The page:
The FDA is banning all Halloween candy this year because of the growing sugar addiction crisis among children. Instead of handing out candy, parents are being told to give out fruits and vegetables. Halloween will be all tricks and no treats this year. Stores will be prohibited from selling bulk bags of Halloween candy. There will also be a limit put on the amount of sugar per piece of candy sold. Candy companies everywhere will have to change recipes and rethink their marketing strategies. Any household caught handing out candy will be fined $100. The only acceptable handouts will be non-food items such as toys and accessories, or healthy options such as fruits, vegetables, trail mix and granola bars. In order to combat the backfire of this type of ruling, grade schools everywhere will be required to teach the importance of a healthy lifestyle that includes balance in diet, exercise and more.
Halloween will still be celebrated in every other aspect of the long-standing tradition, but from now on it will be less about the candy and more about long-standing health. Ghosts and vampires are scary, but so are the long-term effects of too much sugar in one’s diet. Having kids dress up on Halloween is harmless. The problem comes in when we promote loading up on as much candy as possible one night out of the year. It becomes worse when parents don’t allow candy for a majority of the year and then allow one large splurge. It would be better to promote small treats within a healthy, balanced diet than complete restriction that leads to an excessive fascination with candy.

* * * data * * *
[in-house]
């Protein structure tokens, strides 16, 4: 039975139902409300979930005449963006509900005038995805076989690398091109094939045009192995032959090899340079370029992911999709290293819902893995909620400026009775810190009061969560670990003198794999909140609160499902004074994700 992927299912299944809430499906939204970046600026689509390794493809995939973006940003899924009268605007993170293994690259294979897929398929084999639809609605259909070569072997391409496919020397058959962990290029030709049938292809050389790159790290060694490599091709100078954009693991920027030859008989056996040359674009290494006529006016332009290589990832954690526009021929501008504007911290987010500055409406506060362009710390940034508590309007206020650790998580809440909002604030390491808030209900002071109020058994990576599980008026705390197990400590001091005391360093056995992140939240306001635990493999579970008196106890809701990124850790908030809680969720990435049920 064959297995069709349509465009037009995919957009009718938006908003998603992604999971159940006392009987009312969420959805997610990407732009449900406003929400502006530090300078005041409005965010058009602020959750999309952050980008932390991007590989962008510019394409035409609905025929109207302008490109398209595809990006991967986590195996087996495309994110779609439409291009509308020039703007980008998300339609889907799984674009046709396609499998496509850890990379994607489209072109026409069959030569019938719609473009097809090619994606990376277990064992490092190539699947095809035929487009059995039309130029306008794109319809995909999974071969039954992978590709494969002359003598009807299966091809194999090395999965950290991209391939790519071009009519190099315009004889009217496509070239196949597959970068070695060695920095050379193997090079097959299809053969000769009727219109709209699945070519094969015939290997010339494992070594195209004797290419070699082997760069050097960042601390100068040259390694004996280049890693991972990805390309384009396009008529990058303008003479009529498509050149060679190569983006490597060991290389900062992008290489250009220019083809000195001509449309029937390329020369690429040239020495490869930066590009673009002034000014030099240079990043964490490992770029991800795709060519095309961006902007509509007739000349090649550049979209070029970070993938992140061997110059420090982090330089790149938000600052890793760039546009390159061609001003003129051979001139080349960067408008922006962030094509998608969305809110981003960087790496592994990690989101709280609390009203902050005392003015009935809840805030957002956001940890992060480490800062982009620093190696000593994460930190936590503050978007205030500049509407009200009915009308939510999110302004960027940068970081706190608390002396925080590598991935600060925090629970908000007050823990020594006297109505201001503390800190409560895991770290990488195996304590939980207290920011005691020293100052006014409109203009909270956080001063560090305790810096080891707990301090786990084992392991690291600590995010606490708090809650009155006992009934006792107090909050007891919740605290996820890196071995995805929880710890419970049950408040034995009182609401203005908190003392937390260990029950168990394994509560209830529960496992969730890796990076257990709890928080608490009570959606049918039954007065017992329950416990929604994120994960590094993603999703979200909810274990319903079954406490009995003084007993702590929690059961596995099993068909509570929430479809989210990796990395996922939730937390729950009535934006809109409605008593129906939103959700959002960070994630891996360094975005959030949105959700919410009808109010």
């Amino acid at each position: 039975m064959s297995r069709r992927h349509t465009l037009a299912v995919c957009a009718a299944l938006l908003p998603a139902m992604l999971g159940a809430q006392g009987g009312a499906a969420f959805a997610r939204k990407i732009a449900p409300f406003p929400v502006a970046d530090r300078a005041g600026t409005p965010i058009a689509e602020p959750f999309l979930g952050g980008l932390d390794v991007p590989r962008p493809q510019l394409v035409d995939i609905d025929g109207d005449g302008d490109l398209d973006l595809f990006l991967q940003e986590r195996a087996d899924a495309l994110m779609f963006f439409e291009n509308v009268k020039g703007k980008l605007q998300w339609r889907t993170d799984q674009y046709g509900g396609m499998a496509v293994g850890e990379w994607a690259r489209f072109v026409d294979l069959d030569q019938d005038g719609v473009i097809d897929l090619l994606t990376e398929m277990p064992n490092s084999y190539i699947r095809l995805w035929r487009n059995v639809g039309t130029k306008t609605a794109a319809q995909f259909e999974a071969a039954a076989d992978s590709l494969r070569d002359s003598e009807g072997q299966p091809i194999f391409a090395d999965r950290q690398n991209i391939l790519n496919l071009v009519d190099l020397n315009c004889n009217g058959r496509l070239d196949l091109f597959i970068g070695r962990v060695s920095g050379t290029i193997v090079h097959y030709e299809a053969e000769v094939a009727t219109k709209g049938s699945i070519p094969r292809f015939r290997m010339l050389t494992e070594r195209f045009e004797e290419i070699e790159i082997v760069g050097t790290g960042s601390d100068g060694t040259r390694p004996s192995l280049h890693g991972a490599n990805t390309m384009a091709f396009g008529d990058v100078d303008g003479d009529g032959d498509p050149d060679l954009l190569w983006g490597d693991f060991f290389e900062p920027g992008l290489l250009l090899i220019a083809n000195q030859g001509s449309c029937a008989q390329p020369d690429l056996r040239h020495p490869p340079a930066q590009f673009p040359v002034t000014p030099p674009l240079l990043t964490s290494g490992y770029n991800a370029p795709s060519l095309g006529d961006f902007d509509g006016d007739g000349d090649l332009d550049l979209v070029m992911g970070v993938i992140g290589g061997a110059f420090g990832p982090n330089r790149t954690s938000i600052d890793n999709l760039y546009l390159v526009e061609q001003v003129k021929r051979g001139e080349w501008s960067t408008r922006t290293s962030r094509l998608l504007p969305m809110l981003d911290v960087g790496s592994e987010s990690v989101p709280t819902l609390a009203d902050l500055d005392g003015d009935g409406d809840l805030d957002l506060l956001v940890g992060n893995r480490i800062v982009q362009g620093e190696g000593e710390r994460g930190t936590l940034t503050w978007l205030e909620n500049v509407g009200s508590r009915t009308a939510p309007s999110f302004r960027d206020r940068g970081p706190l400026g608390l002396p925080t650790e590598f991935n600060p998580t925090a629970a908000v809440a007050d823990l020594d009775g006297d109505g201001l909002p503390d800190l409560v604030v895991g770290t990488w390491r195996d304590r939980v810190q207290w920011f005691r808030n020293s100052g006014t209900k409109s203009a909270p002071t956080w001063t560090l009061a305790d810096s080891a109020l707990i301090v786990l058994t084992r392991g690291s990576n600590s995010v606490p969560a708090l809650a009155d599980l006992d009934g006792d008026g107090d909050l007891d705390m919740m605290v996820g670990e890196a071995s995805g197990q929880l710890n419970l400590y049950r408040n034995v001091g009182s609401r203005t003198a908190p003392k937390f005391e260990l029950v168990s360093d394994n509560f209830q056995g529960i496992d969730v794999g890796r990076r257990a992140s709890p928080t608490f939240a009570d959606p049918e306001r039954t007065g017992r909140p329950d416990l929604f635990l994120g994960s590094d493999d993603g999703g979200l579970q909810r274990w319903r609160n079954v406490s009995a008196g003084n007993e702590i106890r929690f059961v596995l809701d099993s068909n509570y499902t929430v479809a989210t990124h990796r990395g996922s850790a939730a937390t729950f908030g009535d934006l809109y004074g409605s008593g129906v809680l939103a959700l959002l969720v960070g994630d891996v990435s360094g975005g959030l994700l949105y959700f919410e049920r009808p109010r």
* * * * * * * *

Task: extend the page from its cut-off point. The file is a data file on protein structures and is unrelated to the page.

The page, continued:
The tradition could even be seen as a healthy activity if we took out the candy. Walking around a child’s neighborhood on a fall evening from door to door is a great way to promote activity. Switch the candy to a healthy snack or a fun toy, and the holiday becomes one in which kids learn to associate fun activities with healthy habits. It is a genius idea when you think about it. Scientific studies have shown that Halloween promotes sugar addictions in children. When they receive huge bags of candy once a year, this either encourages them to eat way too much in one night or have candy for the next few weeks. Elevating their blood sugar levels, kids will only want more and more sugar as their bodies adapt to the new high. Sugar is known to be addictive and encouraging a sudden surplus during Halloween can be detrimental to the lifestyle and health of kids today. Some might say Halloween won’t even be happening this year without the candy.
But there are still ways to dress up and allow kids to have fun, and the sweet treats don’t have to come to a complete halt. Making fun homemade recipes with wholesome ingredients or buying treats like dark chocolate are still delicious ways to add some sweetness to the “holiday”. For those who are against this outrageous movement, there is a black market developing for Halloween candy. Many people will begin storing what they have or can still find in convenience stores’ candy suplies. The prices may even become steep. Candy will become a delicacy, which is in a way how it really should be. Easy access to copious amounts of sugar is not ideal for those unaware of how to create a wellbalanced diet. Take this as you will. It is a time to either embrace the healthy lifestyle that is being promoted or start figuring out ways to find and save candy of your own. For those in need of ideas for ways to make sure they have some form of candy come Halloween, remember that you can always make your own! This makes the process of receiving candy more rewarding and unique. It also helps you to control what goes into your candy. Get creative!
And more importantly, find ways to sneak some healthy ingredients into your creations. Although some may be appalled by this new law, the hope is that it will at least raise awareness of the excess sugar in many American diets. Education is the best way to promote a healthy well-rounded diet. Without this knowledge, many kids and even adults are unaware of how to best navigate a healthy lifestyle. It starts with the little things. This big nudge to stop the candy binges on Halloween is an attempt to start little improvements in many peoples’ lives.